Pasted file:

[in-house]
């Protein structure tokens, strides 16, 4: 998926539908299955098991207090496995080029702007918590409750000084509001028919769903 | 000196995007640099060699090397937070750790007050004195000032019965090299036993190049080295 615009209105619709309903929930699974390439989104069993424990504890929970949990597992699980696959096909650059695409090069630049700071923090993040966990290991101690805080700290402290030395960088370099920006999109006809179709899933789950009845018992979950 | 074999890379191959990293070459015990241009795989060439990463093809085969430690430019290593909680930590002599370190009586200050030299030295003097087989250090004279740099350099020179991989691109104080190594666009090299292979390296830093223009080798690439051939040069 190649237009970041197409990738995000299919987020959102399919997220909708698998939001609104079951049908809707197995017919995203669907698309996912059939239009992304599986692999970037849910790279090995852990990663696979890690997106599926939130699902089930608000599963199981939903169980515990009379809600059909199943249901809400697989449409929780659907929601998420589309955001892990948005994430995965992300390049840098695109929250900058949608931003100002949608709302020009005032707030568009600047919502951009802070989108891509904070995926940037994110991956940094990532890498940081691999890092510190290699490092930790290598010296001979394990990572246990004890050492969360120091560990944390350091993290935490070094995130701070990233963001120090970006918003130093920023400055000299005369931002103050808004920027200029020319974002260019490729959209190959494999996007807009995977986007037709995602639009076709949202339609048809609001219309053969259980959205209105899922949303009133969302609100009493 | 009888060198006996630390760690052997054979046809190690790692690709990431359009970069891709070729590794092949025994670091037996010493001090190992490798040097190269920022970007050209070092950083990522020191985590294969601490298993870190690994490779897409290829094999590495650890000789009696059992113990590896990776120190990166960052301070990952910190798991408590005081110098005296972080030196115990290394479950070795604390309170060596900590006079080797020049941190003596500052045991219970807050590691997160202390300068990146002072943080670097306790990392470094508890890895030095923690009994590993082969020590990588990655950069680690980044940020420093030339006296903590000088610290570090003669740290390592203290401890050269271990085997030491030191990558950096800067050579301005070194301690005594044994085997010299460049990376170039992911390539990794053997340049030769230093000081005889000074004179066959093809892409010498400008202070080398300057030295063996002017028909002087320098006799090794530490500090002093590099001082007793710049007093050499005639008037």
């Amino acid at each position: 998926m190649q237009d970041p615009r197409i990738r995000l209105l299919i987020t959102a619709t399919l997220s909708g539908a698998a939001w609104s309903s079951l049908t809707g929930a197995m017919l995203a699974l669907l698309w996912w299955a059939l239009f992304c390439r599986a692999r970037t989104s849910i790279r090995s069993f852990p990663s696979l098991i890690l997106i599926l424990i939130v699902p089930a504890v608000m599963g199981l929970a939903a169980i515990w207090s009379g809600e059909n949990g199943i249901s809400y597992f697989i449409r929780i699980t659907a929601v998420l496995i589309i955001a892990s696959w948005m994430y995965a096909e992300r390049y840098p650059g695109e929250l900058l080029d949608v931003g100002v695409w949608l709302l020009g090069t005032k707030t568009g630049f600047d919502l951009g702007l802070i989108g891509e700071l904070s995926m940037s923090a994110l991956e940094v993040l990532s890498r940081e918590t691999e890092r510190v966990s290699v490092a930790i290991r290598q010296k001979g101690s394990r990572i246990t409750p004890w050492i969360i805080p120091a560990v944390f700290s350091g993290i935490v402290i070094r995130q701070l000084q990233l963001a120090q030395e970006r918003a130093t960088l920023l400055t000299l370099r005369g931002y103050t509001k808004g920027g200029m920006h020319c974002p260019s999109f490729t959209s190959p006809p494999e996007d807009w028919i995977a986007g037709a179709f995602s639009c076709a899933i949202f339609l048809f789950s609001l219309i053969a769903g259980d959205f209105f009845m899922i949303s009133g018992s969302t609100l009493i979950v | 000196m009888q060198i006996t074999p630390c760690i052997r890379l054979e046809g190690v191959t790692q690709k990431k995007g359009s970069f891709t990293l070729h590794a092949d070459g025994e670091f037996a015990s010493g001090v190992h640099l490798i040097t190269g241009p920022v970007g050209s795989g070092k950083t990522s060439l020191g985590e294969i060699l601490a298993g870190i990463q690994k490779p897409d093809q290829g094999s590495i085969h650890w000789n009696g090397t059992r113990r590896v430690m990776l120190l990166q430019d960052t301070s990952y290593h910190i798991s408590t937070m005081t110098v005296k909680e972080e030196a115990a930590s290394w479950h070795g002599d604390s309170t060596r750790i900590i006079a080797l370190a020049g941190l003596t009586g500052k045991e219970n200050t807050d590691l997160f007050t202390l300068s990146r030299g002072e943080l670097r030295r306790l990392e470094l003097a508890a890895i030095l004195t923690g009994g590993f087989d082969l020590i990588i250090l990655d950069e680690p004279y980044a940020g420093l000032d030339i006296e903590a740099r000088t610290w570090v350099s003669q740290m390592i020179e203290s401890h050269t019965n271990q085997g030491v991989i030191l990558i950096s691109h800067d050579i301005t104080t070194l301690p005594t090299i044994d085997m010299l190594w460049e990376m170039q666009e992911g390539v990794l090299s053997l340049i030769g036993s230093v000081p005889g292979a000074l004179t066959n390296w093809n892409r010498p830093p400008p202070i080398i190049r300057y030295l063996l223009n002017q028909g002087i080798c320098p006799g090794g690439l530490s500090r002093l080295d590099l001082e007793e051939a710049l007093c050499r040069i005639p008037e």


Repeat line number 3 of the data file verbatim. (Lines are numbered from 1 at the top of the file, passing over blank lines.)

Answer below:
């Amino acid at each position: 998926m190649q237009d970041p615009r197409i990738r995000l209105l299919i987020t959102a619709t399919l997220s909708g539908a698998a939001w609104s309903s079951l049908t809707g929930a197995m017919l995203a699974l669907l698309w996912w299955a059939l239009f992304c390439r599986a692999r970037t989104s849910i790279r090995s069993f852990p990663s696979l098991i890690l997106i599926l424990i939130v699902p089930a504890v608000m599963g199981l929970a939903a169980i515990w207090s009379g809600e059909n949990g199943i249901s809400y597992f697989i449409r929780i699980t659907a929601v998420l496995i589309i955001a892990s696959w948005m994430y995965a096909e992300r390049y840098p650059g695109e929250l900058l080029d949608v931003g100002v695409w949608l709302l020009g090069t005032k707030t568009g630049f600047d919502l951009g702007l802070i989108g891509e700071l904070s995926m940037s923090a994110l991956e940094v993040l990532s890498r940081e918590t691999e890092r510190v966990s290699v490092a930790i290991r290598q010296k001979g101690s394990r990572i246990t409750p004890w050492i969360i805080p120091a560990v944390f700290s350091g993290i935490v402290i070094r995130q701070l000084q990233l963001a120090q030395e970006r918003a130093t960088l920023l400055t000299l370099r005369g931002y103050t509001k808004g920027g200029m920006h020319c974002p260019s999109f490729t959209s190959p006809p494999e996007d807009w028919i995977a986007g037709a179709f995602s639009c076709a899933i949202f339609l048809f789950s609001l219309i053969a769903g259980d959205f209105f009845m899922i949303s009133g018992s969302t609100l009493i979950v | 000196m009888q060198i006996t074999p630390c760690i052997r890379l054979e046809g190690v191959t790692q690709k990431k995007g359009s970069f891709t990293l070729h590794a092949d070459g025994e670091f037996a015990s010493g001090v190992h640099l490798i040097t190269g241009p920022v970007g050209s795989g070092k950083t990522s060439l020191g985590e294969i060699l601490a298993g870190i990463q690994k490779p897409d093809q290829g094999s590495i085969h650890w000789n009696g090397t059992r113990r590896v430690m990776l120190l990166q430019d960052t301070s990952y290593h910190i798991s408590t937070m005081t110098v005296k909680e972080e030196a115990a930590s290394w479950h070795g002599d604390s309170t060596r750790i900590i006079a080797l370190a020049g941190l003596t009586g500052k045991e219970n200050t807050d590691l997160f007050t202390l300068s990146r030299g002072e943080l670097r030295r306790l990392e470094l003097a508890a890895i030095l004195t923690g009994g590993f087989d082969l020590i990588i250090l990655d950069e680690p004279y980044a940020g420093l000032d030339i006296e903590a740099r000088t610290w570090v350099s003669q740290m390592i020179e203290s401890h050269t019965n271990q085997g030491v991989i030191l990558i950096s691109h800067d050579i301005t104080t070194l301690p005594t090299i044994d085997m010299l190594w460049e990376m170039q666009e992911g390539v990794l090299s053997l340049i030769g036993s230093v000081p005889g292979a000074l004179t066959n390296w093809n892409r010498p830093p400008p202070i080398i190049r300057y030295l063996l223009n002017q028909g002087i080798c320098p006799g090794g690439l530490s500090r002093l080295d590099l001082e007793e051939a710049l007093c050499r040069i005639p008037e």